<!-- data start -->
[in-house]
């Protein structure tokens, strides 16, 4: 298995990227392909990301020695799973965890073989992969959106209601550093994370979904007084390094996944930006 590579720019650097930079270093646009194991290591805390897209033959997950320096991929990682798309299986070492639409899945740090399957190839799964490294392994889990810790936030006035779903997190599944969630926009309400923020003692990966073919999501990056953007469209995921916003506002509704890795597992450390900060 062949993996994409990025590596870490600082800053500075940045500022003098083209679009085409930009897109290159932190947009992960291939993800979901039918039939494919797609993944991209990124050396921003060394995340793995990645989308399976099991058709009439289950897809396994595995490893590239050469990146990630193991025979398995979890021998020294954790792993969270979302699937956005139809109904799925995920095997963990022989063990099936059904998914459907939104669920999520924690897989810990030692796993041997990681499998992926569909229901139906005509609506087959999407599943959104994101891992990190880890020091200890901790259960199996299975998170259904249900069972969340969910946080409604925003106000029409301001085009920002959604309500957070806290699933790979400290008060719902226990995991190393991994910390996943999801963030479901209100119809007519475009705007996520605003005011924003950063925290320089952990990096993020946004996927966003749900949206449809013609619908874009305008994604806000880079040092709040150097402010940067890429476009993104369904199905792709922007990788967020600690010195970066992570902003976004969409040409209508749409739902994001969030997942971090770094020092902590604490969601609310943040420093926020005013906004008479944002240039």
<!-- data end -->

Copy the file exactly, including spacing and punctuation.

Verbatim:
[in-house]
């Protein structure tokens, strides 16, 4: 298995990227392909990301020695799973965890073989992969959106209601550093994370979904007084390094996944930006 590579720019650097930079270093646009194991290591805390897209033959997950320096991929990682798309299986070492639409899945740090399957190839799964490294392994889990810790936030006035779903997190599944969630926009309400923020003692990966073919999501990056953007469209995921916003506002509704890795597992450390900060 062949993996994409990025590596870490600082800053500075940045500022003098083209679009085409930009897109290159932190947009992960291939993800979901039918039939494919797609993944991209990124050396921003060394995340793995990645989308399976099991058709009439289950897809396994595995490893590239050469990146990630193991025979398995979890021998020294954790792993969270979302699937956005139809109904799925995920095997963990022989063990099936059904998914459907939104669920999520924690897989810990030692796993041997990681499998992926569909229901139906005509609506087959999407599943959104994101891992990190880890020091200890901790259960199996299975998170259904249900069972969340969910946080409604925003106000029409301001085009920002959604309500957070806290699933790979400290008060719902226990995991190393991994910390996943999801963030479901209100119809007519475009705007996520605003005011924003950063925290320089952990990096993020946004996927966003749900949206449809013609619908874009305008994604806000880079040092709040150097402010940067890429476009993104369904199905792709922007990788967020600690010195970066992570902003976004969409040409209508749409739902994001969030997942971090770094020092902590604490969601609310943040420093926020005013906004008479944002240039």